Stocks in New York opened lower Thursday as bitter dose of economic data offset the House's OK to the stimulus package and Wednesday's "bad bank" euphoria.


Dow Jones Industrial Average

opened down 139 points at 8236, and the

S&P 500

was falling 20 points at 854. The


also was off, by 33 points at 1524, out of the gate.

Late Wednesday, the Democrat-controlled House approved the Obama administration's historic $819 billion

stimulus plan, with Republicans in unanimous opposition. The vote sent the bill to the Senate, where debate will begin next week. Democratic leadership has pledged to have the legislation complete by mid-February.

Investors were reminded of the dire state of the economy early Thursday. The department of labor said that initial jobless claims increased to 588,000, from 585,000 a week prior, and well above the forecast for 575,000 seeking benefits.

In other economic data, orders to U.S. factories for big-ticket manufactured goods fell for the fifth straight month in December, marking the largest annual drop in demand since the recession year of 2001.

Stocks rallied Wednesday with a surge in financials on news that the Obama administration was considering a "bad bank" to sequester toxic assets that have been poisoning bank balance sheets. U.S. government officials are reportedly throwing around the idea of spending another

$1 trillion to $2 trillion to help restore the banks to health, the

Wall Street Journal

reported Thursday.

Earnings season has passed the halfway mark with a wild mix of bad and not-as-bad-as-expected numbers, but some promising figures are emerging yet. Biotech bellwether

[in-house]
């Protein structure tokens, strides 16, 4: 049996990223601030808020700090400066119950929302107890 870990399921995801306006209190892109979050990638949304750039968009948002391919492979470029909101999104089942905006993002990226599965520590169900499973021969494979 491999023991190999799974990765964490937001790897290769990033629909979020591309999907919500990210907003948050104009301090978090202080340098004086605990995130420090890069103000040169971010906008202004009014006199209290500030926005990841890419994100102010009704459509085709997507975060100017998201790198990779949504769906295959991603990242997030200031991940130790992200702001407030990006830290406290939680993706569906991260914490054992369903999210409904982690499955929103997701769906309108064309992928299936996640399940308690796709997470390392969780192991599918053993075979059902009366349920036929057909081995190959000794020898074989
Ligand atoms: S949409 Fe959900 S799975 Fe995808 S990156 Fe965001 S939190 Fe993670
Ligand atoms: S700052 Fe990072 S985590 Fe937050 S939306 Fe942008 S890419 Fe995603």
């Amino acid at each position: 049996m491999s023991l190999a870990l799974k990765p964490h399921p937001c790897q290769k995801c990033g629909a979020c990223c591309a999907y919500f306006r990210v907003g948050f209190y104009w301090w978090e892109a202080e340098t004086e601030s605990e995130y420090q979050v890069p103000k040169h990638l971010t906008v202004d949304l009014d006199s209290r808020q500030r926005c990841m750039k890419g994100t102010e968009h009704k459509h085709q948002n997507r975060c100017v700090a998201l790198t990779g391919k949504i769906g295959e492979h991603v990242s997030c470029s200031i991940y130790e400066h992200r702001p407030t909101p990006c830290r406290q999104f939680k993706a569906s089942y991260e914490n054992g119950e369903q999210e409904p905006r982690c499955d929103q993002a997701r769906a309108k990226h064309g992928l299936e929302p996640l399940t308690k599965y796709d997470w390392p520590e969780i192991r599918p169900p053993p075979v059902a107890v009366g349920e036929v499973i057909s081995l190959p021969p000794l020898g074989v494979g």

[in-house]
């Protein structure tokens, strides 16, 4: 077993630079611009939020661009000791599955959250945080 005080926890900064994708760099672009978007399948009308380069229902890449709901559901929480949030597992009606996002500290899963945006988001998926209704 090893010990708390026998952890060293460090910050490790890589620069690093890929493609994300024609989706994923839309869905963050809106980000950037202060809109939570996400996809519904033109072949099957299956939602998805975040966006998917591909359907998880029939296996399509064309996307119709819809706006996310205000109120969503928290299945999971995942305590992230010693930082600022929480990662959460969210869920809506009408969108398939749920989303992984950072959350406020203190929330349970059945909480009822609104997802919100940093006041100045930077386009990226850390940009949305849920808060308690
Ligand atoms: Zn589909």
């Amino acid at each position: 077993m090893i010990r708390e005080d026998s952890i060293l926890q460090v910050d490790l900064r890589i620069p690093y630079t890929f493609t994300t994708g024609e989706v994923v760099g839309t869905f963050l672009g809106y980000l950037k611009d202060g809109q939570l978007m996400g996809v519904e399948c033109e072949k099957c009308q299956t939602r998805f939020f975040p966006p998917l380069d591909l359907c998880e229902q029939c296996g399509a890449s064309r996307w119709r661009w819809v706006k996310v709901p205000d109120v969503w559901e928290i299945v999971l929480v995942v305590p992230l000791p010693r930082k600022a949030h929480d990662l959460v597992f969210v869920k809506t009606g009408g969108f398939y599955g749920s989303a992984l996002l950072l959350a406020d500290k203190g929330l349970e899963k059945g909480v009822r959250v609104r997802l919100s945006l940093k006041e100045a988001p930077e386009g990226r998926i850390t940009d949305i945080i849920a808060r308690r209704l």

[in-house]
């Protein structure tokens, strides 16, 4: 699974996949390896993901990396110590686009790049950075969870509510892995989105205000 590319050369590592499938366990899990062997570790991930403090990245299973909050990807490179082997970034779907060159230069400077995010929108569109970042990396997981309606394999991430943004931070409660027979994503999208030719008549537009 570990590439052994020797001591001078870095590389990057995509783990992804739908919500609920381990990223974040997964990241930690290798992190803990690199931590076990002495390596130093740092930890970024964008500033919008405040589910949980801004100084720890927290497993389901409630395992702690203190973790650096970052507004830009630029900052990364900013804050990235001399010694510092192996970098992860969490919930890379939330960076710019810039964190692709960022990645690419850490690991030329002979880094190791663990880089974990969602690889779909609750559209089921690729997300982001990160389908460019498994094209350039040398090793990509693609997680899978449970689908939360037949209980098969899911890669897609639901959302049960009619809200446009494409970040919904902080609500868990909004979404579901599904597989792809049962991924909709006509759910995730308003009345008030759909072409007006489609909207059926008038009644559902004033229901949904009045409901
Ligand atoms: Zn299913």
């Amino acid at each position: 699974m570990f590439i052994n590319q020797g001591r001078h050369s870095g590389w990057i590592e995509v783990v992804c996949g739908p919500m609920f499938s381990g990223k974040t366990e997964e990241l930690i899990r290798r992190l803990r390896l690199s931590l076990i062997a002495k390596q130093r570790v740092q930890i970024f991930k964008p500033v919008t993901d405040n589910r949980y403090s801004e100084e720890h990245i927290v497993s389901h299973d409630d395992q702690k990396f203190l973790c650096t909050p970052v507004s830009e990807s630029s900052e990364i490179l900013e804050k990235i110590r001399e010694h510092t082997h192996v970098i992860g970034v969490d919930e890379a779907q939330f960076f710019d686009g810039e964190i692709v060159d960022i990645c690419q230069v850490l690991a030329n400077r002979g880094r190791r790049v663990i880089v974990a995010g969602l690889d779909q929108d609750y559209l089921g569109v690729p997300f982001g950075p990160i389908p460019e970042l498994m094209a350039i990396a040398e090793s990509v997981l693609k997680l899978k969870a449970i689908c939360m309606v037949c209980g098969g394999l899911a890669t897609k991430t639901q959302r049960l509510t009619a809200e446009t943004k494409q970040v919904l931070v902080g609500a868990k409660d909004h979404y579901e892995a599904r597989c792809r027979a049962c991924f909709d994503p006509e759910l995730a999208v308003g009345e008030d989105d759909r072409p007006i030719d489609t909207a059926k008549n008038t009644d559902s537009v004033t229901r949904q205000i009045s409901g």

(CELG) - Get Report

reported Thursday that its fourth-quarter adjusted profit

more than doubled, aided by an acquisition and higher sales of its cancer drugs.

On the other hand,


(SNE) - Get Report


its net profit tumbled 95% in the third quarter, as the economic storm pelted sales of its core electronics products.


(SBUX) - Get Report

and chipmaker


(QCOM) - Get Report

also reported their profits had a serious decline in the last quarter of 2008.

In commodities, oil was falling $1.66, at $40.50; gold was shedding $8.40 to $881.60 an ounce.

Longer-dated Treasuries were recently mixed; the 10-year note was recently down 11/32 to yield 2.7%, the 30-year was rising 1 5.5/32, yielding 3.5%.

The dollar was flat against the euro, and weaker against the yen and pound Thursday.

Overseas, European exchanges were sharply lower, with the FTSE in London and the DAX in Frankfurt falling 2.3% and 1.4%. Asia fared better, with Japan's Nikkei and Hong Kong's Hang Seng closing with gains.